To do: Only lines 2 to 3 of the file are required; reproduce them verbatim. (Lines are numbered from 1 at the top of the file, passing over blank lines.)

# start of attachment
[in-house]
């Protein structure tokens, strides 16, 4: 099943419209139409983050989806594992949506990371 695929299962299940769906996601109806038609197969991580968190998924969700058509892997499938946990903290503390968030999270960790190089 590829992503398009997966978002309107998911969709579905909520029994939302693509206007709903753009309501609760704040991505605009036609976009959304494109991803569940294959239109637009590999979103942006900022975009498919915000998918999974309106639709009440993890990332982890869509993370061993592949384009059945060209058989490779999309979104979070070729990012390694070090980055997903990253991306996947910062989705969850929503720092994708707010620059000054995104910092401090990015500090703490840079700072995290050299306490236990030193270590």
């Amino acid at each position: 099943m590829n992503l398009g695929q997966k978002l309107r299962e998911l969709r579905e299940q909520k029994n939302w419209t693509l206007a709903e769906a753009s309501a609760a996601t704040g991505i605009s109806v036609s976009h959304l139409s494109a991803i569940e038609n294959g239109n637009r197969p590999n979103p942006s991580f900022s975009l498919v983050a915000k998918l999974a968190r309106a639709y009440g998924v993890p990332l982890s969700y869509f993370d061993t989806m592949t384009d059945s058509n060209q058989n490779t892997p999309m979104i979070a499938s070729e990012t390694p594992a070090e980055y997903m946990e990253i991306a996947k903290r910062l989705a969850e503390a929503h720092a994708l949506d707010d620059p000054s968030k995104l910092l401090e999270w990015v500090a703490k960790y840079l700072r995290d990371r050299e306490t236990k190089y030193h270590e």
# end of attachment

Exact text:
């Protein structure tokens, strides 16, 4: 099943419209139409983050989806594992949506990371 695929299962299940769906996601109806038609197969991580968190998924969700058509892997499938946990903290503390968030999270960790190089 590829992503398009997966978002309107998911969709579905909520029994939302693509206007709903753009309501609760704040991505605009036609976009959304494109991803569940294959239109637009590999979103942006900022975009498919915000998918999974309106639709009440993890990332982890869509993370061993592949384009059945060209058989490779999309979104979070070729990012390694070090980055997903990253991306996947910062989705969850929503720092994708707010620059000054995104910092401090990015500090703490840079700072995290050299306490236990030193270590």
């Amino acid at each position: 099943m590829n992503l398009g695929q997966k978002l309107r299962e998911l969709r579905e299940q909520k029994n939302w419209t693509l206007a709903e769906a753009s309501a609760a996601t704040g991505i605009s109806v036609s976009h959304l139409s494109a991803i569940e038609n294959g239109n637009r197969p590999n979103p942006s991580f900022s975009l498919v983050a915000k998918l999974a968190r309106a639709y009440g998924v993890p990332l982890s969700y869509f993370d061993t989806m592949t384009d059945s058509n060209q058989n490779t892997p999309m979104i979070a499938s070729e990012t390694p594992a070090e980055y997903m946990e990253i991306a996947k903290r910062l989705a969850e503390a929503h720092a994708l949506d707010d620059p000054s968030k995104l910092l401090e999270w990015v500090a703490k960790y840079l700072r995290d990371r050299e306490t236990k190089y030193h270590e």